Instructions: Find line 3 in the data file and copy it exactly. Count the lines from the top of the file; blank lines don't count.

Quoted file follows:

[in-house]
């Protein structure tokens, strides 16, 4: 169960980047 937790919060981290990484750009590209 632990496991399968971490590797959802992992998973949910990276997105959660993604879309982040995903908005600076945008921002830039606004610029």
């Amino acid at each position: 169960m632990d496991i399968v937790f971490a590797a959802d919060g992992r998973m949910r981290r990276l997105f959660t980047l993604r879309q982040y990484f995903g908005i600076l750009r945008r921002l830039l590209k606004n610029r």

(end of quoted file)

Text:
């Amino acid at each position: 169960m632990d496991i399968v937790f971490a590797a959802d919060g992992r998973m949910r981290r990276l997105f959660t980047l993604r879309q982040y990484f995903g908005i600076l750009r945008r921002l830039l590209k606004n610029r």